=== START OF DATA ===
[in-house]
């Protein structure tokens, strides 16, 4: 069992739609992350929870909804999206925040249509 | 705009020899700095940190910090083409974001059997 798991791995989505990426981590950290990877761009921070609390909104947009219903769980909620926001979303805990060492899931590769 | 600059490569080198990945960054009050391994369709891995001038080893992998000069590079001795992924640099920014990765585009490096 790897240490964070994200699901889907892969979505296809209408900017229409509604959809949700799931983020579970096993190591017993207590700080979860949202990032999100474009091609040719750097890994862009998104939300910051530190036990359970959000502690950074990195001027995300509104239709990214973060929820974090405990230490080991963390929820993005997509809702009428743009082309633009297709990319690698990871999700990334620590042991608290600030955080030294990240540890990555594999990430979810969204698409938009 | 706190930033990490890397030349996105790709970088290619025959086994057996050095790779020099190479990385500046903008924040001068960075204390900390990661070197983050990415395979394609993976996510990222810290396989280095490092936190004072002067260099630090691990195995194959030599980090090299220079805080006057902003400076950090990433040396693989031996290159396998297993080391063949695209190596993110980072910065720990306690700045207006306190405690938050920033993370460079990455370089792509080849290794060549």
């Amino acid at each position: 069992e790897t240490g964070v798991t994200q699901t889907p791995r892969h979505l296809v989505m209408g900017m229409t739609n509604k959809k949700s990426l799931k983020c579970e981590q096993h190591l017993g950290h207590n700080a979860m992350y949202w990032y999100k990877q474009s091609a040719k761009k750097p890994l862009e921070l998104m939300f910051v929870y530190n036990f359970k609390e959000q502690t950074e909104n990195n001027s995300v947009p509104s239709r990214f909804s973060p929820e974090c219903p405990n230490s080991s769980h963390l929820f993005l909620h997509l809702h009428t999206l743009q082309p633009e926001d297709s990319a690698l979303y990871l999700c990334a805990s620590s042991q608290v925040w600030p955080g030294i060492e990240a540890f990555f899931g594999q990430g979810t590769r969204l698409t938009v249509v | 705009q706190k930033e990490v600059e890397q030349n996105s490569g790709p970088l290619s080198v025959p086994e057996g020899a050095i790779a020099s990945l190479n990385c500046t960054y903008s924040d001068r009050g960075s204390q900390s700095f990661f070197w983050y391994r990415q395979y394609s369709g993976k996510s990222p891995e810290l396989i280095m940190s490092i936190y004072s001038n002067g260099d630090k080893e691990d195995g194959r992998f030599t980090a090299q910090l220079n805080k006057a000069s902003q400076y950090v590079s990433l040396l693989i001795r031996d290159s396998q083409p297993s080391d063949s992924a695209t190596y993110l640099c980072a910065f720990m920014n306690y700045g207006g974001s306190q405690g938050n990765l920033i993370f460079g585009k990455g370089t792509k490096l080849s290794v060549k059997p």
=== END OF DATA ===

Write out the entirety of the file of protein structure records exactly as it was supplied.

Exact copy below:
[in-house]
């Protein structure tokens, strides 16, 4: 069992739609992350929870909804999206925040249509 | 705009020899700095940190910090083409974001059997 798991791995989505990426981590950290990877761009921070609390909104947009219903769980909620926001979303805990060492899931590769 | 600059490569080198990945960054009050391994369709891995001038080893992998000069590079001795992924640099920014990765585009490096 790897240490964070994200699901889907892969979505296809209408900017229409509604959809949700799931983020579970096993190591017993207590700080979860949202990032999100474009091609040719750097890994862009998104939300910051530190036990359970959000502690950074990195001027995300509104239709990214973060929820974090405990230490080991963390929820993005997509809702009428743009082309633009297709990319690698990871999700990334620590042991608290600030955080030294990240540890990555594999990430979810969204698409938009 | 706190930033990490890397030349996105790709970088290619025959086994057996050095790779020099190479990385500046903008924040001068960075204390900390990661070197983050990415395979394609993976996510990222810290396989280095490092936190004072002067260099630090691990195995194959030599980090090299220079805080006057902003400076950090990433040396693989031996290159396998297993080391063949695209190596993110980072910065720990306690700045207006306190405690938050920033993370460079990455370089792509080849290794060549």
């Amino acid at each position: 069992e790897t240490g964070v798991t994200q699901t889907p791995r892969h979505l296809v989505m209408g900017m229409t739609n509604k959809k949700s990426l799931k983020c579970e981590q096993h190591l017993g950290h207590n700080a979860m992350y949202w990032y999100k990877q474009s091609a040719k761009k750097p890994l862009e921070l998104m939300f910051v929870y530190n036990f359970k609390e959000q502690t950074e909104n990195n001027s995300v947009p509104s239709r990214f909804s973060p929820e974090c219903p405990n230490s080991s769980h963390l929820f993005l909620h997509l809702h009428t999206l743009q082309p633009e926001d297709s990319a690698l979303y990871l999700c990334a805990s620590s042991q608290v925040w600030p955080g030294i060492e990240a540890f990555f899931g594999q990430g979810t590769r969204l698409t938009v249509v | 705009q706190k930033e990490v600059e890397q030349n996105s490569g790709p970088l290619s080198v025959p086994e057996g020899a050095i790779a020099s990945l190479n990385c500046t960054y903008s924040d001068r009050g960075s204390q900390s700095f990661f070197w983050y391994r990415q395979y394609s369709g993976k996510s990222p891995e810290l396989i280095m940190s490092i936190y004072s001038n002067g260099d630090k080893e691990d195995g194959r992998f030599t980090a090299q910090l220079n805080k006057a000069s902003q400076y950090v590079s990433l040396l693989i001795r031996d290159s396998q083409p297993s080391d063949s992924a695209t190596y993110l640099c980072a910065f720990m920014n306690y700045g207006g974001s306190q405690g938050n990765l920033i993370f460079g585009k990455g370089t792509k490096l080849s290794v060549k059997p």